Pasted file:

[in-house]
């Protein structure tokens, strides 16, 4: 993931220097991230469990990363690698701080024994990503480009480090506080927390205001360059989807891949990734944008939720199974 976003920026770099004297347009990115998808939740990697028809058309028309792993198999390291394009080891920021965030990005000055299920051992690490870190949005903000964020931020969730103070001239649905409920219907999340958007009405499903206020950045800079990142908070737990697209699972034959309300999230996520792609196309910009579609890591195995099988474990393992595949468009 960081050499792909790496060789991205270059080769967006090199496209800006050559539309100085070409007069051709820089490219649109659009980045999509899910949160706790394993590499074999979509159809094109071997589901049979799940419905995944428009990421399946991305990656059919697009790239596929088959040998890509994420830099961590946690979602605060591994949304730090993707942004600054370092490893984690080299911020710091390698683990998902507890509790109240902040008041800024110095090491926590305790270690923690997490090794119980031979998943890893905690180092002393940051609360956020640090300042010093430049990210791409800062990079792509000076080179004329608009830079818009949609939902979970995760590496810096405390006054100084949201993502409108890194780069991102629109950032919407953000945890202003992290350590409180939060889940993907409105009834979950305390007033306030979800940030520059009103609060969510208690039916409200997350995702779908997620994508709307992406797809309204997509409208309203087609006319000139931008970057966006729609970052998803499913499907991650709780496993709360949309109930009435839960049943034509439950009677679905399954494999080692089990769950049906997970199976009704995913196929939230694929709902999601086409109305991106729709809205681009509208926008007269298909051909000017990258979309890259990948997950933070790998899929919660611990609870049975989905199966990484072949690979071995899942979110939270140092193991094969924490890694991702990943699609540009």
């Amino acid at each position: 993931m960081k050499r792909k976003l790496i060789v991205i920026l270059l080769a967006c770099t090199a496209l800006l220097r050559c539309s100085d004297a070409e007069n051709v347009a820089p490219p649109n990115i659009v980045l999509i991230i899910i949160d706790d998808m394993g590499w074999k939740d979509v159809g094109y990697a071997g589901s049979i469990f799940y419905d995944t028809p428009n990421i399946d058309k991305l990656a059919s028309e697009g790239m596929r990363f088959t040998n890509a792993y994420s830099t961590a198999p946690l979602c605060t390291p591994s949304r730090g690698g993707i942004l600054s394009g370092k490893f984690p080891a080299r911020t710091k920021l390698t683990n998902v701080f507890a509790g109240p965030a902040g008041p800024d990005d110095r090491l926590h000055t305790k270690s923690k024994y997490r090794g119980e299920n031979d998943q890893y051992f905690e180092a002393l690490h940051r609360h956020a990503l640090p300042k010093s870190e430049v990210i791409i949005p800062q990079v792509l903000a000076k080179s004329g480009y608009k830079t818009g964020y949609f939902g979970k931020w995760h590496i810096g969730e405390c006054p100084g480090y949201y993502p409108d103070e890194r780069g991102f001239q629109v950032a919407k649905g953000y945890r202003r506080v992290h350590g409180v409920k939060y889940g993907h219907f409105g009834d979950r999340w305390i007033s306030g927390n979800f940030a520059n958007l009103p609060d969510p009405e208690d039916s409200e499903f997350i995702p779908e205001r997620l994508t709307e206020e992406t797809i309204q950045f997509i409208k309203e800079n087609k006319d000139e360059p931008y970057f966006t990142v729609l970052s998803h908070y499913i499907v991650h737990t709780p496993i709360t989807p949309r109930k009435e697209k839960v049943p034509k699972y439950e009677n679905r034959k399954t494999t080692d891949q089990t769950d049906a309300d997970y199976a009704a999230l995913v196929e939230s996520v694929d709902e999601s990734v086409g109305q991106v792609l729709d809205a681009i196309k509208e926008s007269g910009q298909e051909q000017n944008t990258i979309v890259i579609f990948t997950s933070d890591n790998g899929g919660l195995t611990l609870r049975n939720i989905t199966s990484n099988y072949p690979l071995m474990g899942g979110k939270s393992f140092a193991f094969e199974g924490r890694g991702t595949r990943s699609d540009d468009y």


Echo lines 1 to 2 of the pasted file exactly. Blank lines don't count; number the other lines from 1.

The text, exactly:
[in-house]
């Protein structure tokens, strides 16, 4: 993931220097991230469990990363690698701080024994990503480009480090506080927390205001360059989807891949990734944008939720199974 976003920026770099004297347009990115998808939740990697028809058309028309792993198999390291394009080891920021965030990005000055299920051992690490870190949005903000964020931020969730103070001239649905409920219907999340958007009405499903206020950045800079990142908070737990697209699972034959309300999230996520792609196309910009579609890591195995099988474990393992595949468009 960081050499792909790496060789991205270059080769967006090199496209800006050559539309100085070409007069051709820089490219649109659009980045999509899910949160706790394993590499074999979509159809094109071997589901049979799940419905995944428009990421399946991305990656059919697009790239596929088959040998890509994420830099961590946690979602605060591994949304730090993707942004600054370092490893984690080299911020710091390698683990998902507890509790109240902040008041800024110095090491926590305790270690923690997490090794119980031979998943890893905690180092002393940051609360956020640090300042010093430049990210791409800062990079792509000076080179004329608009830079818009949609939902979970995760590496810096405390006054100084949201993502409108890194780069991102629109950032919407953000945890202003992290350590409180939060889940993907409105009834979950305390007033306030979800940030520059009103609060969510208690039916409200997350995702779908997620994508709307992406797809309204997509409208309203087609006319000139931008970057966006729609970052998803499913499907991650709780496993709360949309109930009435839960049943034509439950009677679905399954494999080692089990769950049906997970199976009704995913196929939230694929709902999601086409109305991106729709809205681009509208926008007269298909051909000017990258979309890259990948997950933070790998899929919660611990609870049975989905199966990484072949690979071995899942979110939270140092193991094969924490890694991702990943699609540009």